The act of installation is generally defined as the transfer of a substantial portion of a game's content, or the entirety therof, onto a storge media inside the machine.
Installation has been a part of gaming for a long while on the PC. When games became too large to run on one floppy disk, games like Metal & Lace: Battle of the Robo Babes would ship games on multiple floppies. Installation became even more necessary when games moved to CD-rom, as file compression and multi-disc games combined with the non-writable nature of CDs made installs needed.
Until recently, installation has not been an issue with console games, which are streamed off the disc during play. However, larger, more complex games have made streaming the game in traditional manners impractical. This has necessitated the inclusion of hard disc media in next generation consoles.
On the consoles, installation happens in two ways:
The game will play as normal without an install period, but data that is used often will be cached onto the hard drive, resulting in a smoother experience. One need only compare playing The Elder Scrolls IV: Oblivion on an Xbox 360 with a hard drive versus without. Drive Caching reduces load times, making a game run smoother, even if loading occurs frequently. This is often seen on the Xbox 360.
This is basically the same as PC installation. Before playing, a large chunk of game data is dumped onto the console hard drive. This can be a voluntary installation, such as Time Crisis 4, or a mandatory installation, like Metal Gear Solid 4: Guns of the Patriots. Usually, installations are five gigbabytes and can take up to a half an hour. The disc still has data that is requred for running the game, and thus must remain in the system during play.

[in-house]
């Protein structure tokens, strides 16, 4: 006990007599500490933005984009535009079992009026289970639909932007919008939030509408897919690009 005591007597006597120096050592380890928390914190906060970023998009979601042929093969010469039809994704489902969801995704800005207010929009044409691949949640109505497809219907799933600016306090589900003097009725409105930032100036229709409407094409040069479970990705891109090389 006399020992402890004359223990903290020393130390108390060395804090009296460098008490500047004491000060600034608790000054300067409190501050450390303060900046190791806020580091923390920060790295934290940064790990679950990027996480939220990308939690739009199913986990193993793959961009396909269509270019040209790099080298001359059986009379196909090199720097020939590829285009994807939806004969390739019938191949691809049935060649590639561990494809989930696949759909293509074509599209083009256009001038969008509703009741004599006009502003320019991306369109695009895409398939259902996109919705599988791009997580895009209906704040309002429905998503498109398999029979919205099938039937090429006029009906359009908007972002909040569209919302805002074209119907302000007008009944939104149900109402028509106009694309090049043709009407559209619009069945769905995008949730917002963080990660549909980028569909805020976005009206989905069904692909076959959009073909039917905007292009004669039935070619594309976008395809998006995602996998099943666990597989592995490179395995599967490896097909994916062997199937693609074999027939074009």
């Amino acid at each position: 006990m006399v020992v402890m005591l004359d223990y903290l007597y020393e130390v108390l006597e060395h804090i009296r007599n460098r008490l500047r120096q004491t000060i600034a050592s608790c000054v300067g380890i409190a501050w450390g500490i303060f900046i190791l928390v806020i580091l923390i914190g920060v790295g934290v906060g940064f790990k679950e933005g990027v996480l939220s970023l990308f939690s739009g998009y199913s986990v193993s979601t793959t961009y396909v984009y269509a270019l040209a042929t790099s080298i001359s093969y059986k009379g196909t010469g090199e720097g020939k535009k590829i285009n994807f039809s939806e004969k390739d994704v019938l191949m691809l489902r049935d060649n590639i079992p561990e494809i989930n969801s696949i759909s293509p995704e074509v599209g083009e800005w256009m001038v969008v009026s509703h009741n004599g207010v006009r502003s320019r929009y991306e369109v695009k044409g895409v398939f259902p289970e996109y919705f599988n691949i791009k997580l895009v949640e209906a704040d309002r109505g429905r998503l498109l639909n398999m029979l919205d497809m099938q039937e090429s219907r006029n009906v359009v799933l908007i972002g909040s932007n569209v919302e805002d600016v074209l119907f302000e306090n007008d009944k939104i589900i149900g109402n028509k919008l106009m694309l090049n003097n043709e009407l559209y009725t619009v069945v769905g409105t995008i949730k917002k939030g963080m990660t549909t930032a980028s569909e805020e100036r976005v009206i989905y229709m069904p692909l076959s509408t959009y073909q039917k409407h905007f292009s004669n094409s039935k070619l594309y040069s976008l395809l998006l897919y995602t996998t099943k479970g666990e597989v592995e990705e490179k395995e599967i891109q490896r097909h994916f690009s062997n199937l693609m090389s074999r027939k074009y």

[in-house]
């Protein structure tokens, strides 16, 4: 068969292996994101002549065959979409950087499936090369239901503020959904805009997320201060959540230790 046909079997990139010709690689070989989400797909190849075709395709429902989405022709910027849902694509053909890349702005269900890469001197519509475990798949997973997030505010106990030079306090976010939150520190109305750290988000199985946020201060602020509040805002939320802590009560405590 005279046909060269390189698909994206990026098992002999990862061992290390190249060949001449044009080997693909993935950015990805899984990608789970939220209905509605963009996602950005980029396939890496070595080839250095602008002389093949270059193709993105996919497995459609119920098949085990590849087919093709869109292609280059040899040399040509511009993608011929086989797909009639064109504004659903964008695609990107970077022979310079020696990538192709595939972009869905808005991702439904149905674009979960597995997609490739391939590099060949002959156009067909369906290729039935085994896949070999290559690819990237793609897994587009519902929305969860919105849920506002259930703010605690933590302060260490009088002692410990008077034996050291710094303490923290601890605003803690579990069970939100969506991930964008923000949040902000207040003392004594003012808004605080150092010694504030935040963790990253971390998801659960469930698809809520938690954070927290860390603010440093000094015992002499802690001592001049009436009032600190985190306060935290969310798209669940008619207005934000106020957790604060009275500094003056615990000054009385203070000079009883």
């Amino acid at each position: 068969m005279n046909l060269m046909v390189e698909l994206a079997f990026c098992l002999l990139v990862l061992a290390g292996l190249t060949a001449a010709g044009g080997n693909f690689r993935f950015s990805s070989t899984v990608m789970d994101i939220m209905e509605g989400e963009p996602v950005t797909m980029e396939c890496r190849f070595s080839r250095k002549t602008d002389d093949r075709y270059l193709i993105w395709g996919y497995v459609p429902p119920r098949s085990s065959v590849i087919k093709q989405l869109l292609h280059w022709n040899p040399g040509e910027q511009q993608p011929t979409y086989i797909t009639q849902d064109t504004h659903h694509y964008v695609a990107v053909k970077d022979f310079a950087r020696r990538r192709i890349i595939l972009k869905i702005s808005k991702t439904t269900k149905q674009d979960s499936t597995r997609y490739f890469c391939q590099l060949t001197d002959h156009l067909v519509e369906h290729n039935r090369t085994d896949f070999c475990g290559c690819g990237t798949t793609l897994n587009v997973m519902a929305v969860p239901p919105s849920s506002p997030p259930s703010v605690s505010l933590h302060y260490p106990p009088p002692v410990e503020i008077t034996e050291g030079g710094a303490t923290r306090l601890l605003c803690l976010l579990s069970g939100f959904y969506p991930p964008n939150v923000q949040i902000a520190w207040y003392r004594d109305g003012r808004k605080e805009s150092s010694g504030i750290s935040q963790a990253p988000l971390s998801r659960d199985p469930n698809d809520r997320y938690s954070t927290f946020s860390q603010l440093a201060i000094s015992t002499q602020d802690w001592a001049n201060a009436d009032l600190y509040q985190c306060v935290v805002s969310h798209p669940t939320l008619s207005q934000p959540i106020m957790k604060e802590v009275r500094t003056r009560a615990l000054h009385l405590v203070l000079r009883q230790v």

Critics of installation argue that the large time frame an installation requires hampers the enjoyment of the game in those first moments of bringing the game home. Console gamers in particular feel as though this is part of a merging of console and PC gaming. Others argue that installation can be intimidating for newer customers. Microsoft has also expressed this concern as well, and has tried to advance a more intuitive installation. Their stated goal is for installation to happen in the background while players are watching introduction cinemas. Halo 2 for Windows Vista attempts this "invisible install" as an option.
Another concern is space. Someone with multiple installations on a console with a twenty or forty gigabyte hard drive are unable to hold many installations, and thus will be forced to erase and reinstall as he or she switches between games, with the only solution being the purchase of a more expensive hard drive with more space.
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